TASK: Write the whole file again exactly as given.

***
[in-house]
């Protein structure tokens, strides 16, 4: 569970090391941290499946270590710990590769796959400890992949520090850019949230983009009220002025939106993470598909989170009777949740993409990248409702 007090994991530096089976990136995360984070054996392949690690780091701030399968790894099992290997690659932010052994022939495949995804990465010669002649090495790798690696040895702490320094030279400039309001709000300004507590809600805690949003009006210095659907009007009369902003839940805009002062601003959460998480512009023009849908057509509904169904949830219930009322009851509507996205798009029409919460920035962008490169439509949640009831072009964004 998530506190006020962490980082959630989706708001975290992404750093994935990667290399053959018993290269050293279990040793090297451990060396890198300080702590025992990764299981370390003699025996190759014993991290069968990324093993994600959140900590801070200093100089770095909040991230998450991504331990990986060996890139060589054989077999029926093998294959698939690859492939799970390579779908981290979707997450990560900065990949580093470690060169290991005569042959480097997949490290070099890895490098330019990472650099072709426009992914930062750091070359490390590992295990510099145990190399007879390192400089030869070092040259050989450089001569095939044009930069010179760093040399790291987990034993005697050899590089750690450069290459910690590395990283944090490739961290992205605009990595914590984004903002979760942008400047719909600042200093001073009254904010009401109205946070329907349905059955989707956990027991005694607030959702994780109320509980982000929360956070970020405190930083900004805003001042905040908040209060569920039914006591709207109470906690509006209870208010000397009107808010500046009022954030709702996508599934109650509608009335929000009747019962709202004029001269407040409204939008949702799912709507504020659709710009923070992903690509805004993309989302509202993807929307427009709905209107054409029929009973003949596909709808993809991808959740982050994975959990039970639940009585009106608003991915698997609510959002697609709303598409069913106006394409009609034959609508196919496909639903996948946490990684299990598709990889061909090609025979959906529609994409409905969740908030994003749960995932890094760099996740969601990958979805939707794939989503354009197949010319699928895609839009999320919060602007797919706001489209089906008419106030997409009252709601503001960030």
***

[in-house]
């Protein structure tokens, strides 16, 4: 569970090391941290499946270590710990590769796959400890992949520090850019949230983009009220002025939106993470598909989170009777949740993409990248409702 007090994991530096089976990136995360984070054996392949690690780091701030399968790894099992290997690659932010052994022939495949995804990465010669002649090495790798690696040895702490320094030279400039309001709000300004507590809600805690949003009006210095659907009007009369902003839940805009002062601003959460998480512009023009849908057509509904169904949830219930009322009851509507996205798009029409919460920035962008490169439509949640009831072009964004 998530506190006020962490980082959630989706708001975290992404750093994935990667290399053959018993290269050293279990040793090297451990060396890198300080702590025992990764299981370390003699025996190759014993991290069968990324093993994600959140900590801070200093100089770095909040991230998450991504331990990986060996890139060589054989077999029926093998294959698939690859492939799970390579779908981290979707997450990560900065990949580093470690060169290991005569042959480097997949490290070099890895490098330019990472650099072709426009992914930062750091070359490390590992295990510099145990190399007879390192400089030869070092040259050989450089001569095939044009930069010179760093040399790291987990034993005697050899590089750690450069290459910690590395990283944090490739961290992205605009990595914590984004903002979760942008400047719909600042200093001073009254904010009401109205946070329907349905059955989707956990027991005694607030959702994780109320509980982000929360956070970020405190930083900004805003001042905040908040209060569920039914006591709207109470906690509006209870208010000397009107808010500046009022954030709702996508599934109650509608009335929000009747019962709202004029001269407040409204939008949702799912709507504020659709710009923070992903690509805004993309989302509202993807929307427009709905209107054409029929009973003949596909709808993809991808959740982050994975959990039970639940009585009106608003991915698997609510959002697609709303598409069913106006394409009609034959609508196919496909639903996948946490990684299990598709990889061909090609025979959906529609994409409905969740908030994003749960995932890094760099996740969601990958979805939707794939989503354009197949010319699928895609839009999320919060602007797919706001489209089906008419106030997409009252709601503001960030």